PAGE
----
Unfortunately, we failed to record audio/video of Matthew Soeren's talk on immigration on Wednesday, May 1st. Instead, we are providing a recording of a similar talk he did for an ESL conference in Illinois in 2018. Immigration is one of the most complex issues facing our community and our nation today. Issues of refugees and immigration are more than just political or economic issues, however: they’re also themes that the Bible speaks to frequently. In this seminar, author Matthew Soerens explores the biblical principles that inform how Christians interact both with their immigrant neighbors and with systemic issues of immigration, addressing common concerns and suggesting practical ways to respond. Matthew Soerens serves as the U.S. Director of Church Mobilization for World Relief and as the National Coordinator for the Evangelical Immigration Table, a coalition of evangelical organizations of which World Relief is a founding member. Matthew is the co-author of Seeking Refuge: On the Shores of the Global Refugee Crisis (Moody Publishers, 2016) and Welcoming the Stranger: Justice, Compassion & Truth in the Immigration Debate (InterVarsity Press, 2018). He has also written for various print and online publications, including Christianity Today, The New York Times, USA TODAY, FoxNews.com, Sojourners and The Gospel Coalition. He has been honored for his advocacy on behalf of immigrant communities by the National Hispanic Christian Leadership Conference, the National Latino Evangelical Coalition, and the White House. Matthew earned his Bachelor’s degree from Wheaton College (IL), where he also currently serves as an adjunct faculty member. He also earned a Master’s degree from DePaul University’s School of Public Service. Originally from Neenah, Wisconsin, he now lives in Aurora, Illinois with his wife Diana and their three children.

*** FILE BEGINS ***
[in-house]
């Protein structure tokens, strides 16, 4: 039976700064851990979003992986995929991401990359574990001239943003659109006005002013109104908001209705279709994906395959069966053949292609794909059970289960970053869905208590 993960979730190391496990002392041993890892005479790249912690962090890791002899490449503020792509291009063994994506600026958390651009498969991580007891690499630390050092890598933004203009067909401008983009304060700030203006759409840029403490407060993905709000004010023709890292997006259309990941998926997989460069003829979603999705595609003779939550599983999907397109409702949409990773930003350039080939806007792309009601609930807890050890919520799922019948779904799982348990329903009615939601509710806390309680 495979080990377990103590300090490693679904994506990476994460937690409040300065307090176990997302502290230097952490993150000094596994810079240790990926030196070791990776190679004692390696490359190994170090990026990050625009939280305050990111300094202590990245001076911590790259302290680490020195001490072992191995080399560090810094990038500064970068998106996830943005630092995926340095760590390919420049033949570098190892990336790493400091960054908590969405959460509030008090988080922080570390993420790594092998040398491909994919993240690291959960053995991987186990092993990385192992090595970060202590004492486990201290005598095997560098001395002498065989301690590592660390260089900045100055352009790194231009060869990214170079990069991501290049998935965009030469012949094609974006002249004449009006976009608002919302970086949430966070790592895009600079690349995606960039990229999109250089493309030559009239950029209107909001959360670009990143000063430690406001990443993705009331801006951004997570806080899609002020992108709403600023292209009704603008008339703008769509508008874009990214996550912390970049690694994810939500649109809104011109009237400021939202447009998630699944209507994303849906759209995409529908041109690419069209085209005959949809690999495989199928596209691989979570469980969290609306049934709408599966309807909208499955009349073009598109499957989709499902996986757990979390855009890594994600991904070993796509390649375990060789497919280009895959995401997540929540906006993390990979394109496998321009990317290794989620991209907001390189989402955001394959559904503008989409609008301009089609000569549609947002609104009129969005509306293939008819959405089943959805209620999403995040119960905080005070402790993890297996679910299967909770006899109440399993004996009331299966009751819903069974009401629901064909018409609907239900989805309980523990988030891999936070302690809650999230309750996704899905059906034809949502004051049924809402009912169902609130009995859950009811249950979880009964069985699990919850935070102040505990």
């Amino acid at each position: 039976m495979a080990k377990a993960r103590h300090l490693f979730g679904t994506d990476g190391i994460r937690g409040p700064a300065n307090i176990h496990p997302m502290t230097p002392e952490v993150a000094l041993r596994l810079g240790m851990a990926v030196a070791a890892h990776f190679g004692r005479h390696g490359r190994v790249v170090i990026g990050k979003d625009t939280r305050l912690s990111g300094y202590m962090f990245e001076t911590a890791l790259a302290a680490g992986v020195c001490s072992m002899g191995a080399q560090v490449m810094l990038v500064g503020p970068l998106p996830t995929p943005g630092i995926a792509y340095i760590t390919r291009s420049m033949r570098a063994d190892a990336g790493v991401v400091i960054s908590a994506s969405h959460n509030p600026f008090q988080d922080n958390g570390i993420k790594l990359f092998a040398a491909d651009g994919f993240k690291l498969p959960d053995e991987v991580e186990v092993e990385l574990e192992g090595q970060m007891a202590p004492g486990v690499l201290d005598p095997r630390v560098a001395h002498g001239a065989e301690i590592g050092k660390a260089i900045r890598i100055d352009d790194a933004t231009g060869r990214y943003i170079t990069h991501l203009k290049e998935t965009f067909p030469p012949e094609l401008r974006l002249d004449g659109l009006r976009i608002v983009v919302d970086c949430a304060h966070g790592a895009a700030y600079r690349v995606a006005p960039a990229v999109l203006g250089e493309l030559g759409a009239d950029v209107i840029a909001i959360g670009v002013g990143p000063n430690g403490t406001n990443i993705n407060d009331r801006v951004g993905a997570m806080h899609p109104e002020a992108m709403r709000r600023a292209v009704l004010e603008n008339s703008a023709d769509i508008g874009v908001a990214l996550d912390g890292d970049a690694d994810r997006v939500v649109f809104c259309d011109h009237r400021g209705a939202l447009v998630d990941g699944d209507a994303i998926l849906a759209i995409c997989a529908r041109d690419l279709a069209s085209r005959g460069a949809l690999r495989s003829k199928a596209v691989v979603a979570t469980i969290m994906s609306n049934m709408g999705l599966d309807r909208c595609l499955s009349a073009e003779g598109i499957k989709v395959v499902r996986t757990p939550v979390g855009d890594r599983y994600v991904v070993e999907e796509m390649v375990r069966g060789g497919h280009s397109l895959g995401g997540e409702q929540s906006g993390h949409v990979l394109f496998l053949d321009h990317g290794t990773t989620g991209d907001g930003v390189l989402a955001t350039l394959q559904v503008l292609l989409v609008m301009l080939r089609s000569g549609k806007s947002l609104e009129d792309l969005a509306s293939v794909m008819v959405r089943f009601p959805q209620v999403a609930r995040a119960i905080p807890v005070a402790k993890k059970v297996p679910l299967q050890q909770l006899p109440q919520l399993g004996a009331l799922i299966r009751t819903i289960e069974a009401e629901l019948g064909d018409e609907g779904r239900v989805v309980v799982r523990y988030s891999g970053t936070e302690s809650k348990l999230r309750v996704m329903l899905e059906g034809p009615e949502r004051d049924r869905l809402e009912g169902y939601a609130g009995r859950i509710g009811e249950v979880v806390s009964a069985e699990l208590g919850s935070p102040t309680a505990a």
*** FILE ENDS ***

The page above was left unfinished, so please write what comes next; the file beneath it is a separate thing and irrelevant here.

A Biblical Perspective on Immigration
May 1, 2019 • Matthew Soerens
Wait: Thoughts and Practice in Waiting on God
September 4, 2019 • Rebecca Stevenson
Waiting might be the most common experience of human existence, but some waits are worse than others. Some are longer; and for some, the stakes seem frighteningly high. Whatever you’re waiting for, chances are you’re not enjoying the wait itself. The whole idea of waiting, after all, means to endure in the hope that things will get better. Meanwhile, we might glean something from our protracted dissatisfaction, and this work of creative non-fiction explores some possibilities. Initially, I drew from my own family’s very long wait, but soon I was including the experiences of friends as well as stories of waiting in scripture and studies of some art and poetry. The book takes a careful look at different aspects of waiting, offering a perspective that might make your own wait something you are actually grateful for.